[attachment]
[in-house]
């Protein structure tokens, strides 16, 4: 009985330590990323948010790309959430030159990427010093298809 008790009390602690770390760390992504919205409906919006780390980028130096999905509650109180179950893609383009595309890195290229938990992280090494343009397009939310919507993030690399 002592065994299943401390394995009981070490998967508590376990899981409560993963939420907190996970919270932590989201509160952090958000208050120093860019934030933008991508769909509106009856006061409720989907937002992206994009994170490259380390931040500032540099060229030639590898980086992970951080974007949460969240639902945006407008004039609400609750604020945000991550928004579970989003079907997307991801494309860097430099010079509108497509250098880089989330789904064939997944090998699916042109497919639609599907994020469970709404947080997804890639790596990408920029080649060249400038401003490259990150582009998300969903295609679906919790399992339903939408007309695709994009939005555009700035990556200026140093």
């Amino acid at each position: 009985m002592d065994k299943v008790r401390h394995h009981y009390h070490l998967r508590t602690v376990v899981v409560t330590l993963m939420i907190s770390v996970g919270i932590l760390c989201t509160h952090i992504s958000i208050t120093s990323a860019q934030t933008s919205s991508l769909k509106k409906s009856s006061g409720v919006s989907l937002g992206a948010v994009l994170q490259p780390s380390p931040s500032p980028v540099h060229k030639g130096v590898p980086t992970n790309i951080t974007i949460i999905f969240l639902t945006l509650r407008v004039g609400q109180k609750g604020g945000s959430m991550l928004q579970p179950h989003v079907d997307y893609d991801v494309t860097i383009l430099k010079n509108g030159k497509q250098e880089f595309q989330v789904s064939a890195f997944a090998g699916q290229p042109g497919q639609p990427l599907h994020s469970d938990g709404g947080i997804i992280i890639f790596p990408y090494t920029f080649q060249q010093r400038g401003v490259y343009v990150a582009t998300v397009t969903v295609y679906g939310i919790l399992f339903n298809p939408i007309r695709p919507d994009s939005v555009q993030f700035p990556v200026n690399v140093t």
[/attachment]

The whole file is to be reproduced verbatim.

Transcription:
[in-house]
């Protein structure tokens, strides 16, 4: 009985330590990323948010790309959430030159990427010093298809 008790009390602690770390760390992504919205409906919006780390980028130096999905509650109180179950893609383009595309890195290229938990992280090494343009397009939310919507993030690399 002592065994299943401390394995009981070490998967508590376990899981409560993963939420907190996970919270932590989201509160952090958000208050120093860019934030933008991508769909509106009856006061409720989907937002992206994009994170490259380390931040500032540099060229030639590898980086992970951080974007949460969240639902945006407008004039609400609750604020945000991550928004579970989003079907997307991801494309860097430099010079509108497509250098880089989330789904064939997944090998699916042109497919639609599907994020469970709404947080997804890639790596990408920029080649060249400038401003490259990150582009998300969903295609679906919790399992339903939408007309695709994009939005555009700035990556200026140093």
């Amino acid at each position: 009985m002592d065994k299943v008790r401390h394995h009981y009390h070490l998967r508590t602690v376990v899981v409560t330590l993963m939420i907190s770390v996970g919270i932590l760390c989201t509160h952090i992504s958000i208050t120093s990323a860019q934030t933008s919205s991508l769909k509106k409906s009856s006061g409720v919006s989907l937002g992206a948010v994009l994170q490259p780390s380390p931040s500032p980028v540099h060229k030639g130096v590898p980086t992970n790309i951080t974007i949460i999905f969240l639902t945006l509650r407008v004039g609400q109180k609750g604020g945000s959430m991550l928004q579970p179950h989003v079907d997307y893609d991801v494309t860097i383009l430099k010079n509108g030159k497509q250098e880089f595309q989330v789904s064939a890195f997944a090998g699916q290229p042109g497919q639609p990427l599907h994020s469970d938990g709404g947080i997804i992280i890639f790596p990408y090494t920029f080649q060249q010093r400038g401003v490259y343009v990150a582009t998300v397009t969903v295609y679906g939310i919790l399992f339903n298809p939408i007309r695709p919507d994009s939005v555009q993030f700035p990556v200026n690399v140093t």